The big shareholder groups in SmartFinancial, Inc. (NASDAQ:SMBK) have power over the company. Large companies usually have institutions as shareholders, and we usually see insiders owning shares in smaller companies. I quite like to see at least a little bit of insider ownership. As Charlie Munger said 'Show me the incentive and I will show you the outcome.
SmartFinancial is a smaller company with a market capitalization of US$206m, so it may still be flying under the radar of many institutional investors. Our analysis of the ownership of the company, below, shows that institutional investors have bought into the company. Let's delve deeper into each type of owner, to discover more about SmartFinancial.
Check out our latest analysis for SmartFinancial
What Does The Institutional Ownership Tell Us About SmartFinancial?
Institutional investors commonly compare their own returns to the returns of a commonly followed index. So they generally do consider buying larger companies that are included in the relevant benchmark index.
As you can see, institutional investors have a fair amount of stake in SmartFinancial. This can indicate that the company has a certain degree of credibility in the investment community. However, it is best to be wary of relying on the supposed validation that comes with institutional investors. They too, get it wrong sometimes. It is not uncommon to see a big share price drop if two large institutional investors try to sell out of a stock at the same time. So it is worth checking the past earnings trajectory of SmartFinancial, (below). Of course, keep in mind that there are other factors to consider, too.
SmartFinancial is not owned by hedge funds. The Vanguard Group, Inc. is currently the largest shareholder, with 5.0% of shares outstanding. In comparison, the second and third largest shareholders hold about 4.8% and 3.6% of the stock. In addition, we found that William Carroll, the CEO has 0.8% of the shares allocated to his name
A deeper look at our ownership data shows that the top 25 shareholders collectively hold less than half of the register, suggesting a large group of small holders where no single shareholder has a majority.
While studying institutional ownership for a company can add value to your research, it is also a good practice to research analyst recommendations to get a deeper understand of a stock's expected performance. There are a reasonable number of analysts covering the stock, so it might be useful to find out their aggregate view on the future.
Insider Ownership Of SmartFinancial
While the precise definition of an insider can be subjective, almost everyone considers board members to be insiders. Company management run the business, but the CEO will answer to the board, even if he or she is a member of it.
Insider ownership is positive when it signals leadership are thinking like the true owners of the company. However, high insider ownership can also give immense power to a small group within the company. This can be negative in some circumstances.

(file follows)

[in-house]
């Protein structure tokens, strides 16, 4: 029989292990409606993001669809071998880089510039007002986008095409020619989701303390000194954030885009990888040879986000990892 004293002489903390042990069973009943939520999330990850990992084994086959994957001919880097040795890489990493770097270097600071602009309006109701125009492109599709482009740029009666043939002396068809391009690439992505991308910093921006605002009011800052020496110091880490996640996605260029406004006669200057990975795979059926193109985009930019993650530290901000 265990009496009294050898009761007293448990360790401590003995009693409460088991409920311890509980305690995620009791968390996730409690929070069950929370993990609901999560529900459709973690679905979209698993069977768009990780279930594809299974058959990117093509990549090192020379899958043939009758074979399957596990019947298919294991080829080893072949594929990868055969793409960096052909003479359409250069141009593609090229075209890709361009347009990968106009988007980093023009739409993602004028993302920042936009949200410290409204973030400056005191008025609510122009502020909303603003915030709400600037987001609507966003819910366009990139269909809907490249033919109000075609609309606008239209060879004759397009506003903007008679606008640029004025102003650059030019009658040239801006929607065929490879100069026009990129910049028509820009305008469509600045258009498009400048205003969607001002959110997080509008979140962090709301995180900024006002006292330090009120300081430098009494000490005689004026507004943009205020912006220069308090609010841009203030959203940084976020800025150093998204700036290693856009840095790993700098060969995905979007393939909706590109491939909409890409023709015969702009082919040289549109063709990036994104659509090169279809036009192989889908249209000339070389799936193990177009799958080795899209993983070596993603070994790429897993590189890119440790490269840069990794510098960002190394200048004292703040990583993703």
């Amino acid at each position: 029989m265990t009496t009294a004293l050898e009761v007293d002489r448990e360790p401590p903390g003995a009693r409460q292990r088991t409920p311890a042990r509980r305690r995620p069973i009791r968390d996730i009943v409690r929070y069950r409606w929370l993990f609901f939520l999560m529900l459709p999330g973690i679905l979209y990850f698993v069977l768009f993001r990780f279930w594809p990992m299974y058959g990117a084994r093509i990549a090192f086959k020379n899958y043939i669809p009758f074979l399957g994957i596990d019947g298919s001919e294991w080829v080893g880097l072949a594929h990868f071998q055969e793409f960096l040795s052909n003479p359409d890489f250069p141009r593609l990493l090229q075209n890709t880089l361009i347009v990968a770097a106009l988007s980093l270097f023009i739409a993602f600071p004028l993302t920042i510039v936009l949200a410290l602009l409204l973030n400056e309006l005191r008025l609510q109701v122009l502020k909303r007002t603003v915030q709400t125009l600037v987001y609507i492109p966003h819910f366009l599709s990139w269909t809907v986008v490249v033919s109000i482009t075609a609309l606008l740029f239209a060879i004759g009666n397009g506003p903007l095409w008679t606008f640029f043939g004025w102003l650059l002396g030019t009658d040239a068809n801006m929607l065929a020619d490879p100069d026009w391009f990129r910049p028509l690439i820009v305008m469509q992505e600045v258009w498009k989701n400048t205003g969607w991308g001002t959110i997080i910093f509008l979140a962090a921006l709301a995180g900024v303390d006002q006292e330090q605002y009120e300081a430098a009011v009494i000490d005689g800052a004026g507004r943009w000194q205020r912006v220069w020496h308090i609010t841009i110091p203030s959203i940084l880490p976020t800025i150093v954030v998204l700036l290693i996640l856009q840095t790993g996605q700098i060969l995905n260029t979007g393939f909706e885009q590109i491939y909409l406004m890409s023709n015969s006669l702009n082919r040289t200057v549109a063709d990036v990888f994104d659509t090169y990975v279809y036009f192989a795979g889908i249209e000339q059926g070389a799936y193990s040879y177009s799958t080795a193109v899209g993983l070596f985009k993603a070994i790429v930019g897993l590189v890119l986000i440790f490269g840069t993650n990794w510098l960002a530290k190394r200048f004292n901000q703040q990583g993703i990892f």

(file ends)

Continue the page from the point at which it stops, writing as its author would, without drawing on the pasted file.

Our most recent data indicates that insiders own a reasonable proportion of SmartFinancial, Inc.. Insiders own US$22m worth of shares in the US$206m company. I would say this shows alignment with shareholders, but it is worth noting that the company is still quite small; some insiders may have founded the business. You can click here to see if those insiders have been buying or selling.
General Public Ownership
The general public holds a 47% stake in SmartFinancial. This size of ownership, while considerable, may not be enough to change company policy if the decision is not in sync with other large shareholders.
It's always worth thinking about the different groups who own shares in a company. But to understand SmartFinancial better, we need to consider many other factors. For instance, we've identified 3 warning signs for SmartFinancial (1 is concerning) that you should be aware of.
If you would prefer discover what analysts are predicting in terms of future growth, do not miss this free report on analyst forecasts.
NB: Figures in this article are calculated using data from the last twelve months, which refer to the 12-month period ending on the last date of the month the financial statement is dated. This may not be consistent with full year annual report figures.
This article by Simply Wall St is general in nature. It does not constitute a recommendation to buy or sell any stock, and does not take account of your objectives, or your financial situation. We aim to bring you long-term focused analysis driven by fundamental data. Note that our analysis may not factor in the latest price-sensitive company announcements or qualitative material. Simply Wall St has no position in any stocks mentioned.
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